First it should be noted that Patriotism and Nationalism are two separate and distinct concepts. Patriotism is a virtue. Nationalism is defined as a devotion to the interests or culture of one’s nation. In extreme cases Nationalism is marked by a feeling of superiority over other countries and cultures. This is bad and can lead to sinful behaviors.
Patriotism or love of country is one of the obligatory forms of human and Christian charity towards the neighbor, coming in between the love of family and the love of mankind.
St. Thomas Aquinas, OP coupled together the two devotions, to parents and to country (Summa Theologica, 2a, 2ae, Q. 101). Dealing with the virtue of “pietas,” dutifulness, he writes: “The principles (or origins) of our being and governing are our parents and our country, which have given us birth and nourishment. Consequently man is debtor chiefly to his parents and his country, after God. Wherefore, just as it belongs to religion to give worship to God, so does it belong to “pietas,” in the second place, to give worship to one’s parents and one’s country.” Thus, unlike nationalism, patriotism comes within the sphere of virtue, duty, and moral obligation.
That this is and has always been the teaching of the Catholic Church may be gathered from the pronouncements of the Head of the Church as collected in such a work as La Patrie et la Paix. Textes pontificaux. Thus we find Pius X, in an address delivered in French to French pilgrims on April 19, 1909, saying in express terms: “Si le catholicisme etait ennemi de la patrie, il ne serait plus une religion divine” (if Catholicism were the enemy of the country, it would no longer be a divine religion). He went on to say (the translation is mine): Yes, it is worthy not only of love but of predilection that country (patrie) whose sacred name awakens in your mind the most cherished memories and makes quiver every fiber of your soul, that common country which has cradled you, to which you are bound by bonds of blood and by still nobler bonds of affection and tradition.”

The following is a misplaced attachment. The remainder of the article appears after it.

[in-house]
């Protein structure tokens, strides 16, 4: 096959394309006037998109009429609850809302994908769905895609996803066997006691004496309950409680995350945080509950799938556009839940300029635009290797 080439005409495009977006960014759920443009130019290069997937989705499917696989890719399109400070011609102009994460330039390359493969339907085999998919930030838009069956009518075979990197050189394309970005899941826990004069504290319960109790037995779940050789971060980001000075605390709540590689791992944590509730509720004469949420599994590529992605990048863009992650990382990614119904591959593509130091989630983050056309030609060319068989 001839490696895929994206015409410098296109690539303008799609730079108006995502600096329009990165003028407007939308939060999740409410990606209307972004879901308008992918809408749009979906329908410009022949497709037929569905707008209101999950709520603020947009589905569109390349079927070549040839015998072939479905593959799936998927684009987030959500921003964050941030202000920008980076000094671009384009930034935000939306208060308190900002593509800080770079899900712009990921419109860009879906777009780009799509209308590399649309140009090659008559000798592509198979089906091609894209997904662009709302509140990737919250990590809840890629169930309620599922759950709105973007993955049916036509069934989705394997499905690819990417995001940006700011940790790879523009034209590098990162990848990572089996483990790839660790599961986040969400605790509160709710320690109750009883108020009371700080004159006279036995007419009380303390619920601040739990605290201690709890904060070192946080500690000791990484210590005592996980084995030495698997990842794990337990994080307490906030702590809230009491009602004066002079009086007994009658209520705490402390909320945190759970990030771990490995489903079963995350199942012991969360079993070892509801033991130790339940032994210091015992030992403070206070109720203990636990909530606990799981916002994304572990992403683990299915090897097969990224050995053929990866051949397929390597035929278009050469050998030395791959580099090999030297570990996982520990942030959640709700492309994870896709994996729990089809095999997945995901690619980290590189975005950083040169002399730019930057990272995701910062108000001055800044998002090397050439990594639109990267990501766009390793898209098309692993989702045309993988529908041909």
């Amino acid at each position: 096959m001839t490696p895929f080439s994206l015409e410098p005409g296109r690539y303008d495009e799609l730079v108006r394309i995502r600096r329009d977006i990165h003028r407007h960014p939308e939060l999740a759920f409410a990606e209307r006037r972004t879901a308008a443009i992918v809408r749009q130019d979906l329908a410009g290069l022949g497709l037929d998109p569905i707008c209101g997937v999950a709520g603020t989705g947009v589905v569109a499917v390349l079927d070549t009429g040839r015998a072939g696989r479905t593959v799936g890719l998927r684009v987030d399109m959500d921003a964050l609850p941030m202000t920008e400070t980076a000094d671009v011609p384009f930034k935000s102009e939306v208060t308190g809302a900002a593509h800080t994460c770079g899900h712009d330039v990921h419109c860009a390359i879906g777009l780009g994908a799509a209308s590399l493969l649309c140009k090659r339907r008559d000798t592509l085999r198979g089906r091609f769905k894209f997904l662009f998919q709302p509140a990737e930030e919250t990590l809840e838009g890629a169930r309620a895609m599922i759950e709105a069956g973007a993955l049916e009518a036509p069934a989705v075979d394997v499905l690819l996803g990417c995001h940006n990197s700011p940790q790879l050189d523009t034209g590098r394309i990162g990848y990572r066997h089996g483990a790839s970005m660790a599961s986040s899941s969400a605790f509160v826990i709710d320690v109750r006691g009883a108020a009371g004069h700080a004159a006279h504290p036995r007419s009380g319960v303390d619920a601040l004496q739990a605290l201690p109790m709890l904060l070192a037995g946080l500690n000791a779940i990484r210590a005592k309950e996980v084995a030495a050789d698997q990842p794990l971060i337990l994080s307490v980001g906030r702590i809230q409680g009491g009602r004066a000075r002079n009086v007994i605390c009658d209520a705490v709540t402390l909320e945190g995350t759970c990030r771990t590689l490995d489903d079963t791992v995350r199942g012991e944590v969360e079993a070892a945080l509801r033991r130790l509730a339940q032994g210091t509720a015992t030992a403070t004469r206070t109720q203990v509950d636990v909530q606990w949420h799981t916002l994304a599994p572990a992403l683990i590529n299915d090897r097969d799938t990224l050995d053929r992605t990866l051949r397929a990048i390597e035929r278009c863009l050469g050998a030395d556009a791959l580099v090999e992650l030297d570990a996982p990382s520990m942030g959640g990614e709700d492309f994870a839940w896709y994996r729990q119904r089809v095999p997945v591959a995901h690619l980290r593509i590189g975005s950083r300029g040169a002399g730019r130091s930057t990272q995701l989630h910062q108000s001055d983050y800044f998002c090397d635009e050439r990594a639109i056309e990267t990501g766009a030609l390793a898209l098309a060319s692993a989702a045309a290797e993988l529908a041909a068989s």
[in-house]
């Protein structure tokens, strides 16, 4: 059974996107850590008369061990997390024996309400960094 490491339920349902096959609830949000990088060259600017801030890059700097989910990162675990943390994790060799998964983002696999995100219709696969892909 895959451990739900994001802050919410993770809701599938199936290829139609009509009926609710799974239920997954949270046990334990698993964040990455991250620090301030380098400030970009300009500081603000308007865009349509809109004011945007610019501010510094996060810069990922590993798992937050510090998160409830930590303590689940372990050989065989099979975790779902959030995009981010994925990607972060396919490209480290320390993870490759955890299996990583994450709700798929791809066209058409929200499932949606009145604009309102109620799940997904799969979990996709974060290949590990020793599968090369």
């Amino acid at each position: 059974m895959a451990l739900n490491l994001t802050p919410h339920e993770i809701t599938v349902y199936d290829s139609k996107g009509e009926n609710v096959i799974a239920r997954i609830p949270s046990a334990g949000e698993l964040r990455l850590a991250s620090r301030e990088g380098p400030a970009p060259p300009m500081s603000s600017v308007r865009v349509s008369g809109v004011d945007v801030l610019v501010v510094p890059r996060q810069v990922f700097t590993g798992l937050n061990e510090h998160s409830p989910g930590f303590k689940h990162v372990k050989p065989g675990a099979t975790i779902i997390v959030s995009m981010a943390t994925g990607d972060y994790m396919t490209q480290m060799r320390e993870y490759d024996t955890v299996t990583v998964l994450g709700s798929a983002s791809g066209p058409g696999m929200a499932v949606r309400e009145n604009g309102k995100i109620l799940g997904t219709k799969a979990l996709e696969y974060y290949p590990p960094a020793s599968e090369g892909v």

Twenty years earlier, in January 1890, Pope Leo XIII, in his Encyclical Sapientiae Christianae set forth patriotism as a moral obligation based on natural law. “If,” writes the Pope, “the natural law bids us give the best of our affection and of our devotedness to our native land so that the good citizen does not hesitate to brave death for his country, much more is it the duty of Christians to be similarly affected to the Church.”